heart1.jpgHoward Hendricks says, “Teaching that impacts is not head to head, but heart to heart … as long as you understand the biblical meaning of heart.” 

We often associate the heart with emotions such as love and kindness, but to the Ancient Hebrews the heart encompassed the entire inner being of a man, which included the mind with all its thoughts and emotions.

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As we look at the first picture in the Hebrew word for heart (above) we see a shepherd’s staff.  According to Jeff Benner, the staff was a symbol of authority as the shepherd has authority over his flock.  The second letter is a picture of the floor plan of a nomadic tent and Benner says that this picture represents the idea of being inside as the family resides within the tent.  So, when combined, these words mean “the authority within.”

Thus, heart-to-heart teaching is when Christ in us (our Shepherd and King) flows out of our entire being (mind, emotions, and will) into the lives of others.  Or as Hendricks puts it, “One’s total personality transformed by the supernatural grace of God reaching out to transform other personalities by the same grace.”  That’s the kind of teaching that impacts others.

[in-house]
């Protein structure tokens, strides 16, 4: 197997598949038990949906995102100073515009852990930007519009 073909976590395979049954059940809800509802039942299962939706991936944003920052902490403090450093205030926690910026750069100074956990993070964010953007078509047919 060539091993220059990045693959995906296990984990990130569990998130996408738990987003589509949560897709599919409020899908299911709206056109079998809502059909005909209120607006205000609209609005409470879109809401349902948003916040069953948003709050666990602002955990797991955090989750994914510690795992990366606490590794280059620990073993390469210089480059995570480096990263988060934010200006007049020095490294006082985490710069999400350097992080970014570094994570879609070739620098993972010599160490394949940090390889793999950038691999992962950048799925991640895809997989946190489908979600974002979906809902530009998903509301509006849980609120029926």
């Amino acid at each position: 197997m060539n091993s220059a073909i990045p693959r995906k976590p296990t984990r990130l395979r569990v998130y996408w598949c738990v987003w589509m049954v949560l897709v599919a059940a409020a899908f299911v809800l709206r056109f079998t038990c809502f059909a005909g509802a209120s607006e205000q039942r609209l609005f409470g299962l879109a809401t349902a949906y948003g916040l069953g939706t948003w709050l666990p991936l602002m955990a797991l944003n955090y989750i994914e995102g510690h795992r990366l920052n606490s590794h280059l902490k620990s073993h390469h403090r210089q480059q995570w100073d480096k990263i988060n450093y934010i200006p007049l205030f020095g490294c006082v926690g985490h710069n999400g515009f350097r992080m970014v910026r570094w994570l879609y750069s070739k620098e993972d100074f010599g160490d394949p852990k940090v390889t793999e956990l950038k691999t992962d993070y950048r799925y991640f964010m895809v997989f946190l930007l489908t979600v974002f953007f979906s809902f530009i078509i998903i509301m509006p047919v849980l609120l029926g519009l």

• Summary:

In his book, Teaching to Change Lives, Hendricks explains the “how-to’s” of heart-to-heart teaching in chapter five, The Law of the Heart.  He emphasizes that true teaching is causing others to change; thus, if we expect our students to change, we must model Christ to them in how we care about them. 

Heart-to-heart teaching comes out of the overflow of your own heart as you love the ones you teach.  Therefore, we must flow into our student’s lives in order to make a difference in their lives.  As Hendricks says, “You can impress people at a distance.  But you can impact them up close.”  And so we must relate to people on a deeper, heart-to-heart level as our lives give clarity to the teaching from our lips.

  • Questions to Consider: 
  1. In your own words, how would you describe “heart-to-heart” teaching?
  2. Normally, do you aim for the head, the heart, or the lives of your learners? 
  3. How do you include all three (in question #2) in your lesson planning?
  4. How can you have a greater impact on your students’ lives?
  5. Why is it crucial that we “know” our students?
  6. Are you pouring out your life as a teacher?
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